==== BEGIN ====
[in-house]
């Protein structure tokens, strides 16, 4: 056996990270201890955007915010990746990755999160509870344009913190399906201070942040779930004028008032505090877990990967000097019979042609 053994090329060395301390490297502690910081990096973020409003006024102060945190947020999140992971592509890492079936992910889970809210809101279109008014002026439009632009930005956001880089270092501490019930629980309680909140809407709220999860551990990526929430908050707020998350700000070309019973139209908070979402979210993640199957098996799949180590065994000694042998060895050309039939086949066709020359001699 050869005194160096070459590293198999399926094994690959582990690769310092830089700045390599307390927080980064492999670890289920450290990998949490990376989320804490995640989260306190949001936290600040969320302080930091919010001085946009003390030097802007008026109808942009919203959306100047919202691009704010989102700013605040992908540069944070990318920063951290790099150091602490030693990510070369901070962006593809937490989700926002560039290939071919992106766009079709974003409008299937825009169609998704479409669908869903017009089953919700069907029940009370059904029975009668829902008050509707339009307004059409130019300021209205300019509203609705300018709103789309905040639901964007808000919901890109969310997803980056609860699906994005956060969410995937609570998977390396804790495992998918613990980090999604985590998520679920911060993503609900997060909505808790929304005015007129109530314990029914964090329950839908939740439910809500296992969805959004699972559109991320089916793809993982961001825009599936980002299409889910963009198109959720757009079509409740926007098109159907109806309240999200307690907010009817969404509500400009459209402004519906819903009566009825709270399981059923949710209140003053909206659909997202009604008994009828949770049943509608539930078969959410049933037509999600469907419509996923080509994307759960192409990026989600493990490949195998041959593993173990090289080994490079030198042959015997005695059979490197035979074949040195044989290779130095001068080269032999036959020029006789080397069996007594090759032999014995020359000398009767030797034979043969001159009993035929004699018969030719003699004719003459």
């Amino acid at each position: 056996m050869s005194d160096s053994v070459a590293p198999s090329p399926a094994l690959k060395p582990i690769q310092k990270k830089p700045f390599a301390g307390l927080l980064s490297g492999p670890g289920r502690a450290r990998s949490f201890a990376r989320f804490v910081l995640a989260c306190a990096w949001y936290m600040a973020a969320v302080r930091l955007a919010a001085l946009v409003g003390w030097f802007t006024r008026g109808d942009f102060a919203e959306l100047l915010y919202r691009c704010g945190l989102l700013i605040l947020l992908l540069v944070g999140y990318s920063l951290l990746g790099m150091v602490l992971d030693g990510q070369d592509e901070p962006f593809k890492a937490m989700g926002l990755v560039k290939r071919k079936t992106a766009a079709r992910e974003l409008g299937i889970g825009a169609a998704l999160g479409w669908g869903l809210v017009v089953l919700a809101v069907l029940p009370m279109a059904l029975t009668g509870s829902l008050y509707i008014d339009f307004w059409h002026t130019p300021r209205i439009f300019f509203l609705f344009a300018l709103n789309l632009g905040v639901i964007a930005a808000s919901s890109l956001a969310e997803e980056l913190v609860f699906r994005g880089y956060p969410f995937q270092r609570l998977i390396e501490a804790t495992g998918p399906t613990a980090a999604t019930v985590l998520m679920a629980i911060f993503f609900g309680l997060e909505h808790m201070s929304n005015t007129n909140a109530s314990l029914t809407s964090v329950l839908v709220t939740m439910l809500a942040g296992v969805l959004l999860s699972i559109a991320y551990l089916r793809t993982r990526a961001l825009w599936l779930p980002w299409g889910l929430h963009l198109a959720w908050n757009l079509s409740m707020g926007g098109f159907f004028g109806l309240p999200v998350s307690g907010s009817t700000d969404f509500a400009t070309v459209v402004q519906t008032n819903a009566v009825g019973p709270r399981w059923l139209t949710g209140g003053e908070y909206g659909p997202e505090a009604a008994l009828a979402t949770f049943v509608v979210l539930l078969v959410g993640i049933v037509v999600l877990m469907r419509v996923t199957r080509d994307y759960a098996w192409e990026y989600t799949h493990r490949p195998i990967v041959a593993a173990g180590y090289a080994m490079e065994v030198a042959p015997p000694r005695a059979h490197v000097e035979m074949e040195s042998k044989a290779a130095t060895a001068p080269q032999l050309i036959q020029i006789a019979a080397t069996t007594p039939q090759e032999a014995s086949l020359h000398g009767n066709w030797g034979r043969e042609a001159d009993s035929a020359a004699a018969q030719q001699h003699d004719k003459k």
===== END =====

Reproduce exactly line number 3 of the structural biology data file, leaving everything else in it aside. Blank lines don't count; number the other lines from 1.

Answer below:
């Amino acid at each position: 056996m050869s005194d160096s053994v070459a590293p198999s090329p399926a094994l690959k060395p582990i690769q310092k990270k830089p700045f390599a301390g307390l927080l980064s490297g492999p670890g289920r502690a450290r990998s949490f201890a990376r989320f804490v910081l995640a989260c306190a990096w949001y936290m600040a973020a969320v302080r930091l955007a919010a001085l946009v409003g003390w030097f802007t006024r008026g109808d942009f102060a919203e959306l100047l915010y919202r691009c704010g945190l989102l700013i605040l947020l992908l540069v944070g999140y990318s920063l951290l990746g790099m150091v602490l992971d030693g990510q070369d592509e901070p962006f593809k890492a937490m989700g926002l990755v560039k290939r071919k079936t992106a766009a079709r992910e974003l409008g299937i889970g825009a169609a998704l999160g479409w669908g869903l809210v017009v089953l919700a809101v069907l029940p009370m279109a059904l029975t009668g509870s829902l008050y509707i008014d339009f307004w059409h002026t130019p300021r209205i439009f300019f509203l609705f344009a300018l709103n789309l632009g905040v639901i964007a930005a808000s919901s890109l956001a969310e997803e980056l913190v609860f699906r994005g880089y956060p969410f995937q270092r609570l998977i390396e501490a804790t495992g998918p399906t613990a980090a999604t019930v985590l998520m679920a629980i911060f993503f609900g309680l997060e909505h808790m201070s929304n005015t007129n909140a109530s314990l029914t809407s964090v329950l839908v709220t939740m439910l809500a942040g296992v969805l959004l999860s699972i559109a991320y551990l089916r793809t993982r990526a961001l825009w599936l779930p980002w299409g889910l929430h963009l198109a959720w908050n757009l079509s409740m707020g926007g098109f159907f004028g109806l309240p999200v998350s307690g907010s009817t700000d969404f509500a400009t070309v459209v402004q519906t008032n819903a009566v009825g019973p709270r399981w059923l139209t949710g209140g003053e908070y909206g659909p997202e505090a009604a008994l009828a979402t949770f049943v509608v979210l539930l078969v959410g993640i049933v037509v999600l877990m469907r419509v996923t199957r080509d994307y759960a098996w192409e990026y989600t799949h493990r490949p195998i990967v041959a593993a173990g180590y090289a080994m490079e065994v030198a042959p015997p000694r005695a059979h490197v000097e035979m074949e040195s042998k044989a290779a130095t060895a001068p080269q032999l050309i036959q020029i006789a019979a080397t069996t007594p039939q090759e032999a014995s086949l020359h000398g009767n066709w030797g034979r043969e042609a001159d009993s035929a020359a004699a018969q030719q001699h003699d004719k003459k």